The Human Rights Commission of Maldives (HRCM) shared its Universal Period Review (UPR) report with the Department of Judicial Administration (DJA) and sought feedback ahead of submission to the UN Human Rights Council, the commission’s lawyer told the Supreme Court today.
The DJA – which functions under the direct supervision of the Supreme Court – did not respond to the request for commentary on the report or object to its content, the lawyer noted at the first hearing of the trial.
All five HRCM members are on trial after the apex court initiated suo moto proceedings in relation to the UPR report, which suggested that the Supreme Court’s control over the judiciary was undermining powers of lower courts.
At the beginning of the hearing, Chief Justice Ahmed Faiz Hussain reportedly said that the HRCM’s report contained false and misleading information concerning procedural matters of the judiciary.
The suo moto proceedings – which allows the court to act as both prosecution and judge – were initiated to hold the commission’s members accountable under Article 141 of the Constitution, Article 9 of the Judicature Act, and Supreme Court regulations, the chief justice said.
Article 141(b) states, “The Supreme Court shall be the highest authority for the administration of justice in the Maldives.”
Article 141(c) states, “No officials performing public functions, or any other persons, shall interfere with and influence the functions of the courts,” while section (d) states, “Persons or bodies performing public functions, through legislative and other measures, must assist and protect the courts to ensure the independence, eminence, dignity, impartiality, accessibility and effectiveness of the courts.”
The commission’s attorney Maumoon Hameed explained that each UN member state was required to submit a report for the UPR.
The UPR is a state-driven process that reviews the human rights records of all 193 UN member states every four years, based on submissions by the government, the UN, NGOs and human rights commissions. The Maldives’ review is scheduled to take place in April or May 2015.
In a press release today, the HRCM said it submitted as evidence information regarding the UPR process as well as commentary received from various state institutions.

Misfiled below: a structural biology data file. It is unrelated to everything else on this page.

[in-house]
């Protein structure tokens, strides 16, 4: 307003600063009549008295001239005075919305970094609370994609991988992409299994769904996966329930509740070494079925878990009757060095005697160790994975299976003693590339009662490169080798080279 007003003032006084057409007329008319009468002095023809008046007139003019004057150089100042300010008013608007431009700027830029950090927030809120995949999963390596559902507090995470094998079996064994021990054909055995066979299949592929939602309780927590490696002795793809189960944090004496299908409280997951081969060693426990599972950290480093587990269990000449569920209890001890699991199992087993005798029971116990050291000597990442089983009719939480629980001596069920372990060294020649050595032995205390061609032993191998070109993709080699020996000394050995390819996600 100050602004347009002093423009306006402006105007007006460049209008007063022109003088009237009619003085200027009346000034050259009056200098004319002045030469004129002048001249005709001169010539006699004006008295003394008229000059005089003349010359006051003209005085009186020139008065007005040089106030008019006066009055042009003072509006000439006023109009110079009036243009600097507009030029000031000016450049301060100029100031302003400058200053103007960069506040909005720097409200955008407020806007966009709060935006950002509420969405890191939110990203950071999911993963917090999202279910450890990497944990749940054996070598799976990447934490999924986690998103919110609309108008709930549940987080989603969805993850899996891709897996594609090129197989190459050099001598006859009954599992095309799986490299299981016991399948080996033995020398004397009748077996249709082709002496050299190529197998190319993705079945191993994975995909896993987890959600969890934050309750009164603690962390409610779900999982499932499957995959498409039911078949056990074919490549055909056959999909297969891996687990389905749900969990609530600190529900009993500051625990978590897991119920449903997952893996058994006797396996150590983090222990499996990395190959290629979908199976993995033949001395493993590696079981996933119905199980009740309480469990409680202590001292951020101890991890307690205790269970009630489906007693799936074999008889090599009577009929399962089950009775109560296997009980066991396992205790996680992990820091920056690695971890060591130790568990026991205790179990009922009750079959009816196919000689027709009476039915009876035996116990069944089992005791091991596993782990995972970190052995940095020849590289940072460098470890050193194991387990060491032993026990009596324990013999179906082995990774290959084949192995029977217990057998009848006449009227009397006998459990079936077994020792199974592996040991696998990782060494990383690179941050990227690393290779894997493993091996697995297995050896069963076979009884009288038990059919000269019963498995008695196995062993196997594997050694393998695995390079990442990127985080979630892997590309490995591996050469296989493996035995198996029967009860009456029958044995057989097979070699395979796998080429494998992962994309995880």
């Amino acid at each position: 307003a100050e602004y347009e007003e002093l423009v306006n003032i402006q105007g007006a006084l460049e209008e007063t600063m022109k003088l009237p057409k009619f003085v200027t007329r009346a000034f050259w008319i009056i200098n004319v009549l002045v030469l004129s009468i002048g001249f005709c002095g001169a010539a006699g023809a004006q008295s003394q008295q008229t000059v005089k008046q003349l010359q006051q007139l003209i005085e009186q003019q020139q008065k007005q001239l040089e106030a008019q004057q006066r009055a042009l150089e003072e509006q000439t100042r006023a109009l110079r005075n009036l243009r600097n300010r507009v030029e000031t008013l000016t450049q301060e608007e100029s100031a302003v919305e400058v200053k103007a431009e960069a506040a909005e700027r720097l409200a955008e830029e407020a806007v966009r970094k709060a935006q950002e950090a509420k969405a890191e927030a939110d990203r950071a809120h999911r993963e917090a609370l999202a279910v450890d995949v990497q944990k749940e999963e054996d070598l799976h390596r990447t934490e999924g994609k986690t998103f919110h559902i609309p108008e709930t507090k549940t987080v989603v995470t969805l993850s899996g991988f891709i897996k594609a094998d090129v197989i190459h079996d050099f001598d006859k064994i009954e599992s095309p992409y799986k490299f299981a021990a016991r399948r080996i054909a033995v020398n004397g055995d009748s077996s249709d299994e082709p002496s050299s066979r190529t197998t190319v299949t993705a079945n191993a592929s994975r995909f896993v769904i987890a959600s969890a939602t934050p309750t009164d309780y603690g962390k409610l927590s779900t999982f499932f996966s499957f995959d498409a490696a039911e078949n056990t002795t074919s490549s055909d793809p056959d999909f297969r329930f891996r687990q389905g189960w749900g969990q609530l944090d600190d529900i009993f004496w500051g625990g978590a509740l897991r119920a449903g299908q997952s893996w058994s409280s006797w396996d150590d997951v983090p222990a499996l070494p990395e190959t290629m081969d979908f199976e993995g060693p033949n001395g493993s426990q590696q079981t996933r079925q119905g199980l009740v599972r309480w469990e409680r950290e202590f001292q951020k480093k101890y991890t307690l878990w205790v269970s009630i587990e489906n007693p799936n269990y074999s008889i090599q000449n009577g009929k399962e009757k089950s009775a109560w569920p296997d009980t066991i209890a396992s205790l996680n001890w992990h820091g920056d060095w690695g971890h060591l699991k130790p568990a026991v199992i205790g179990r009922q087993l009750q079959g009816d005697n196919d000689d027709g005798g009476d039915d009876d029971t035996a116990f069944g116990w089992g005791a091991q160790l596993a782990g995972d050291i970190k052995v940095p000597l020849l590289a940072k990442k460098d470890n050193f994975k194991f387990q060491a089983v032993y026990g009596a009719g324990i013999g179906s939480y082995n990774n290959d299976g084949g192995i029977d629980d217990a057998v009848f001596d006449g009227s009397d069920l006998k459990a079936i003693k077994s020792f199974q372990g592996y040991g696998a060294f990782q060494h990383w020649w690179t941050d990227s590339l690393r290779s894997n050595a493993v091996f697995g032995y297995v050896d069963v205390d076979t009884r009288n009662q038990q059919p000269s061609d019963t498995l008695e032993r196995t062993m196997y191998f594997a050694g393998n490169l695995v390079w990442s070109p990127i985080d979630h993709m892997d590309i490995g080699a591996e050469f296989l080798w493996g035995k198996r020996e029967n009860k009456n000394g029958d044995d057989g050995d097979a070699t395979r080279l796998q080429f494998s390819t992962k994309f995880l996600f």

“At today’s hearing, the commission requested an opportunity to submit further information and evidence,” the press release stated.
“The Supreme Court adjourned today’s hearing. The commission has not yet been informed of a date for the next hearing.”
The next hearing has since been scheduled for 1:30pm on Sunday, September 28.
Noting that Supreme Court decisions could not be challenged as it was the highest court of appeal, Hameed had, however, asked for five working days to prepare a defence.
Control of judiciary
Less than two weeks before the parliamentary polls in March, the Supreme Court had charged Elections Commission Chair Fuwad Thowfeek and Deputy Chair Ahmed Fayaz with contempt of court and dismissed the pair under unprecedented suo moto proceedings.
Subsequent changes to contempt of court regulations made in June authorised courts to penalise individuals for any expression, action, gesture, or piece of writing “inside or outside a courtroom” that could be considered contempt of court.
Meanwhile, in a press statement yesterday, the opposition Maldivian Democratic Party noted that under Article 27 of the HRCM Act a case could only be filed against the commission regarding published reports following an inquiry which proves components of the report to have been false.
In its UPR report, the HRCM stated that the Supreme Court’s control of the judiciary was weakening judicial powers vested in lower courts.
“Supreme Court issued a circular ordering all state institutions not to communicate to individual courts regarding any information relating to the judiciary except through the Supreme Court. HRCM is facing difficulties in gathering information related to judiciary due to lack of cooperation,” the report stated.
Moreover, the report noted that “due to shortfalls in judicial system, functioning of the judiciary is often questionable on various grounds including independence, transparency, interference, influence, competency, consistency, and accessibility.”
Through a raft of regulations enacted in recent months, the Supreme Court has sought to consolidate control over administrative affairs of the judiciary.
In a comprehensive report on the Maldivian judiciary released in May 2013, United Nations Special Rapporteur for the Independence of Judges and Lawyers, Gabriela Knaul, wrote that centralising administrative decisions in the hands of the Supreme Court “has undoubtedly contributed to the strong impression that lower courts are excluded from the administration of justice and decision-making processes.”
The Maldives representative to the UNHRC subsequently accused the special rapporteur of undermining the sovereignty of the country.
Criticism of the Supreme Court’s role in the electoral process by United Nations High Commissioner for Human Rights Navi Pillay last October was meanwhile described as “ill-informed” and “irresponsible” by former President Dr Mohamed Waheed.